1. Saving of books and records
For income tax purposes, companeis should now keep their accounting records for six years instead of seven, after the end of the tax year to which they relate to. For VAT purposes, the period for keeping accounting records remains to seven years.
2. Keeping books and records
Persons, who receive income from dividends and interest, whether originated from sources within or outside the Republic, are obliged to keep accounting records.
3. Provisional tax
The submission of the provosional tax assessment should be made before 31st July of the current year instead of 1st August.
Provisional tax payments should be made in two instalments instead of three that was applicable until now. The first instalment must be paid on 31st July and the second on 31st December of the current year.
4. Employer’s Return (IR7)
The Employer’s Return (IR7) is now compulsory to be submitted electronically until the 31st of July of the year following the year of assessment.
5. Income tax returns of employees (IR1)
The submission date of annual income tax returns of employees is extended from 30th April to 31st July following the year of assessment in case that the submission of the return is made electronically. Alternatively, if the submission is made by hand the deadline remains 30th April.
6. Income tax returns of non tax residents
Companies which are incorporated in Cyprus but are not Cyprus tax residents must also submit an income tax return to the Director of Inland Revenue Department until the 31st December of the year following the year of assessment.
7. Increase in the penalty for fraudulent omission or delay in tax payments
Fraudulent omission or delay in tax payments by a natural person is subject to imprisonment for at least one year. Previously, imprisonment term would not exceed six months.
8. Capital gains tax
Any lease of immovable property which is registered with the Department of Lands and Surveys and any further disposal are taxable under Capital Gains Tax.
A disposal is considered to take place upon registration of the lease with the Department of Lands and Surveys and not upon the date of signature or commencement of the lease, and is applicable for the remaining years.
Buildings which are constructed by the lessee are considered as a gain for the owner of the immovable property.
9. Double tax relief
Between Cyprus and Germany
On the 16th December 2011 the agreement between Cyprus and Germany for double tax relief came into force. The agreement concerns taxes that are withheld at source from income that is payable or paid by 1st January 2012 and onwards as well as other taxes on income on or after 1st January 2012. The terms of the agreement dated 9th of May 1074 between Cyprus and Germany cease to apply
10. Rental income subject to special defence contribution
Individuals who are Cyprus tax residents and earn income from rent are subject to Special Defence Contribution.
If the tenant is a Company, then it is obliged to withhold the Special Defence Contribution from the monthly rend paid to the owner and pay the tax to the Inland Revenue department by the end of the following month.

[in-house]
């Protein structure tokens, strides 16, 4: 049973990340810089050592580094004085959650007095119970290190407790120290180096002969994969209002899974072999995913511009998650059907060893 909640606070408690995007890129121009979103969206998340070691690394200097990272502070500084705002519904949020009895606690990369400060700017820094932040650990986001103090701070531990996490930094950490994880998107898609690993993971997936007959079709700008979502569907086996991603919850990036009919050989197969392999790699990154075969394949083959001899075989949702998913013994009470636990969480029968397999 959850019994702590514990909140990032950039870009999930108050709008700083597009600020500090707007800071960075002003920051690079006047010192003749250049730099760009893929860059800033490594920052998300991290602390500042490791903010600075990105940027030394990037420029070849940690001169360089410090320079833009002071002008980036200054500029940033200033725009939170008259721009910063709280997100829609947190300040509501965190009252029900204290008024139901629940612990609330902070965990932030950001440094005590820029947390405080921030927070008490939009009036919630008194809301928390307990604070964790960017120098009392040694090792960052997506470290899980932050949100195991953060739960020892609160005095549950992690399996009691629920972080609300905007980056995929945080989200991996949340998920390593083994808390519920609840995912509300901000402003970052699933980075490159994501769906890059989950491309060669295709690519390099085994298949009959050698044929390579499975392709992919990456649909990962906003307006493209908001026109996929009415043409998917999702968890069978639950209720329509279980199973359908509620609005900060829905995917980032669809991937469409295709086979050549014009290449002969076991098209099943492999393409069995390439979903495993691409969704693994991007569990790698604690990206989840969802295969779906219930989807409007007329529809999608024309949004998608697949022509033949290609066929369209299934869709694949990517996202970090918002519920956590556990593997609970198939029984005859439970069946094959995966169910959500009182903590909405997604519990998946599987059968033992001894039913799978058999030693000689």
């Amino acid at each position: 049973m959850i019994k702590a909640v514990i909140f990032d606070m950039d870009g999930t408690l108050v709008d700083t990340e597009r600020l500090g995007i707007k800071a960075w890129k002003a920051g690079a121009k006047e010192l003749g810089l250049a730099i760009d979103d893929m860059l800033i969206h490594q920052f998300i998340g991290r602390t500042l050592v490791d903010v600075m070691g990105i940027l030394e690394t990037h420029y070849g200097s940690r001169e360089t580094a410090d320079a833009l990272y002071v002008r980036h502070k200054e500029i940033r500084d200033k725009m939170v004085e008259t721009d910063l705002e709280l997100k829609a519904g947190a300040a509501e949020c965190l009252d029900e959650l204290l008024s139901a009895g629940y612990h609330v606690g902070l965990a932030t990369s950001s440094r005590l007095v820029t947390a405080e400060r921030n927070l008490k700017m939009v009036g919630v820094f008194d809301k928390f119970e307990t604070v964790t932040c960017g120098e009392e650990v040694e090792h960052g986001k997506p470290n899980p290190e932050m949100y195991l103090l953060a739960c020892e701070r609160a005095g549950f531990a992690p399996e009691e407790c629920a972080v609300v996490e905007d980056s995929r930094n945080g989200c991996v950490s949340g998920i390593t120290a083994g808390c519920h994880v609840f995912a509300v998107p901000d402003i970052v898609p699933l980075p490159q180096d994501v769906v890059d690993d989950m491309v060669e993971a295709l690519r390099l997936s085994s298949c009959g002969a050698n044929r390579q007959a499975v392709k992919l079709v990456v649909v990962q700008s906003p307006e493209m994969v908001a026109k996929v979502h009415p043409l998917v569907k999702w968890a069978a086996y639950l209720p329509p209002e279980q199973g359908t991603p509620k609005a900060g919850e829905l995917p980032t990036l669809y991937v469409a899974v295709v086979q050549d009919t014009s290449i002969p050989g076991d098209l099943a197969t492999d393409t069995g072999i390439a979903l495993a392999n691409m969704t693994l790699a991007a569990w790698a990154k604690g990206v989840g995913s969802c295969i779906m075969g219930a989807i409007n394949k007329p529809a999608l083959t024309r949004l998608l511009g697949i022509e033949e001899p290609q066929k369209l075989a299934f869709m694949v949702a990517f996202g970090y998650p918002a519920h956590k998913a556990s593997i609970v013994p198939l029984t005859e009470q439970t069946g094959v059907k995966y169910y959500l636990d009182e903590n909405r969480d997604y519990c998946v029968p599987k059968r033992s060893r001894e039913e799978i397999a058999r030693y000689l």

11. Value Added Tax
From 1st March 2012, the standard VAT rate increased from 15% to 17%. For the period from 14th January 2013 to 12th January 2014, the standard VAT rate will be 18% and as from 13th January 2014 will increase to 19%.
As of 13th January 2014, the reduced VAT rate will increase from 8% to 9% for the following categories:
- Transport of passengers and their accompanying luggage in the Republic, with civil, intercity and rural taxis and with tourist, excursive and intercity buses.
- Restaurant and catering services (except sales of alcoholic beverages, beer and wine)
- Accommondation in hotels and resorts or similar
12. Social Insurance
From 2014, employers’ and employees’ social insurance contributions will increase from 6,8% to 7,8%. Also, social insurance contribution for self employed individuals will increase from 12,6% to 14,6%.
13. Amendments on IP rights
House of Representatives passed the amendments to the Income Tax Law in May of 2012. The amendments to the law provide that 80% of any income generated from IP rights will be exempt from Corporate Income Tax (CIT); therefore only 20% of the profits generated from IP rights (royalties) will be subject to CIT at the rate of 10%. This tax treatment is also applicable to any profit made from the future sale of the IP rights.
Furthermore, the law permits the deduction of all expenses resulting from the production of the royalty income, so, the amount to be paid may be reduced even further.
With regard to capital expenditure it should be noted that the Cyprus IP Company will be able to write off any capital expenditure for the purpose of the acquisition or development of the IP rights. Such a write off will be permitted for the initial five years of use. Straight line capital allowances at the rate of 20% will be applicable for the first five years of use. Consequently, a Cyprus IP Company will effectively be liable to a maximum tax of 2%, as it is only taxed on 20% of its profits in case of royalty income.
The amendments to the law have come into force on 6 July 2012 and have a retroactive effect as of 1 January 2012. In addition, it is expected that within the coming weeks the Cypriot Tax Authorities shall issue a circular providing detailed guidelines on the practical operation of the latter law.